Indicator of pain in dogs

The recognition of the importance of pain for veterinary patients is relatively recent but, to put it in context, the use of analgesia in paediatric human surgery is also a relatively new development.

Sadly, there is still some resistance to accepting the relevance of pain in the onset and progression of behavioural signs in companion animals but research into the importance of analgesia in both a surgical and medical context is beginning to help to turn the tide.

Work at Glasgow University to develop a pain assessment system for dogs has highlighted the importance of behavioural signs and the development of the Glasgow pain score has established behavioural change as a primary indicator of pain in dogs.

Practical considerations for the painful dog

Investigate and treat underlying source of pain.

  • Use analgesic medication as appropriate and trial periods of medication where there is doubt about the relevance of pain – consider the use of polypharmacy and do not rule out pain on the basis of the response to one form of analgesic medication.
  • Provide indirect means of moving the dog, including house lines and food trails and avoid any form of dragging or pushing. Do not pull on the collar to move the dog.
  • Avoid handling where possible and provide access to vehicles through the use of ramps.
  • Encourage exercise through short walks and make the experience inherently rewarding.
  • Tailor exercise and interaction to the individual situation of the case.
  • Embark on specific counter-conditioning programmes to establish positive associations with dilute forms of handling.
  • If appropriate, consider referral to colleagues working in the disciplines of chronic pain management and rehabilitation medicine.

Detecting pain in cats

The use of behavioural indicators to develop a pain score for cats has not proved to be so straightforward but work by Sheilah Robertson on the use of feline facial expressions to assess acute pain, and the development of the feline pain score at Glasgow University, have been extremely important advancements in the context of feline welfare.

Cats are particularly stoical creatures. Showing signs of pain could make a solitary survivor vulnerable and therefore passive signs of pain are far more likely than the more obvious signs that we associate with canine patients.

Owners may be unaware of the cat’s change in mobility and it is vital during history taking to ask the correct questions in order to identify subtle signs that the cat is having difficulty in moving around, grooming itself or interacting on a social level either with cats or people.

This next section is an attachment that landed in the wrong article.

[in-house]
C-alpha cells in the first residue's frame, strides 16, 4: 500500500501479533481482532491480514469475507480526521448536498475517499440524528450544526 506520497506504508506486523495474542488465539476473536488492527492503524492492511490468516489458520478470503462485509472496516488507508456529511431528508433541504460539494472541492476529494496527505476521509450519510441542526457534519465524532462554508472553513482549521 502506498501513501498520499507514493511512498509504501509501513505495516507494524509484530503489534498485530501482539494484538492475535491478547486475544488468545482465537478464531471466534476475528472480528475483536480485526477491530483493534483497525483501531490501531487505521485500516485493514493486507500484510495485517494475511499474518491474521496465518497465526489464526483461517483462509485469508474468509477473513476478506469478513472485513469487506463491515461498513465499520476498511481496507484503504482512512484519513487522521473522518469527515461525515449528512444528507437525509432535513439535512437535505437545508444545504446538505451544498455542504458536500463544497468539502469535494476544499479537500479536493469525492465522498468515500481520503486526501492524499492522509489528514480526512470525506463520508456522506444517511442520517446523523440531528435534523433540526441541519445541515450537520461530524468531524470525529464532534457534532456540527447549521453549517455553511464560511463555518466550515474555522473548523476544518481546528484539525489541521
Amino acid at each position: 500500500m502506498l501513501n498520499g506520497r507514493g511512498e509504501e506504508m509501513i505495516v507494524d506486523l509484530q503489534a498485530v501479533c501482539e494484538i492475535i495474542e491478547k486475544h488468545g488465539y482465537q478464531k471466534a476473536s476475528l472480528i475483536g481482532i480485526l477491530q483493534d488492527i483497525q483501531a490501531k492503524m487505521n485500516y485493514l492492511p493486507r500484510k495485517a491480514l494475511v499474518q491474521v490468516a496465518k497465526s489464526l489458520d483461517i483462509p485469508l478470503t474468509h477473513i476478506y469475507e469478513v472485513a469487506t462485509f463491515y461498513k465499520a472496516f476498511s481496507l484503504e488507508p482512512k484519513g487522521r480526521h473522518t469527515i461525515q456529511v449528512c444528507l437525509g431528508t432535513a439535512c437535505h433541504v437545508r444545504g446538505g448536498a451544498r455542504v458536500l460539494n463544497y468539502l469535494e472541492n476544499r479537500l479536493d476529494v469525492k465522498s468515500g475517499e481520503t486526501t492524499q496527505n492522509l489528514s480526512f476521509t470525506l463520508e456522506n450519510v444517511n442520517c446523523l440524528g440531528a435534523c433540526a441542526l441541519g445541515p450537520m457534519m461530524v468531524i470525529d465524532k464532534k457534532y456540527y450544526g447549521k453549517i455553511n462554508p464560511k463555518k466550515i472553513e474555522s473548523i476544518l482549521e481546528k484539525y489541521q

Practical considerations for the painful cat

  • Investigate and treat underlying source of pain.
  • Use analgesic medication as appropriate and trial periods of medication where there is doubt about the relevance of pain – consider the use of polypharmacy and do not rule out pain on the basis of the response to one form of analgesic medication.
  • Investigate the role of environmental management.

– provide more readily accessible elevated resting and hiding places;
– provide more readily accessible latrines and where necessary modify the tray to encourage its use;

– increase the number of trays available and place close to resting places for speed of access.

  • Be aware of potential pain when handling elderly cats and allow them to take the initiative.
  • Encourage exercise through very short but frequent episodes of toy directed play.
  • Tailor the games to the physical fitness of the individual.
  • If appropriate consider referral to colleagues working in the disciplines of chronic pain management and rehabilitation medicine.


The importance of the identification and management of both acute and chronic pain in a veterinary context has become increasingly recognised over recent years.

For those working in general practice, consideration of behavioural indicators can be extremely beneficial in increasing the detection rate and the bilateral relationship between pain and behaviour increases the importance of incorporating behavioural investigation into the clinical approach to medical and surgical cases.

Further reading

  1. 2014 WSAVA Global Community Guidelines for recognition, assessment and treatment of pain. Karol Mathews (Canada), Peter W. Kronen (Switzerland), Duncan Lascelles (USA), Andrea Nolan (UK), Sheilah Robertson (USA), Paulo V. M. Steagall (Brazil/Canada), Bonnie Wright (USA), Kazuto Yamashita (Japan).
  2. 2015 AAHA/AAFP Pain Management Guidelines for Dogs and Cats. Mark Epstein (co-chairperson), Ilona Rodan (co chairperson), Gregg Griffenhagen, Jamie Kadrlik, Michael Petty, Sheilah Robertson, Wendy Simpson.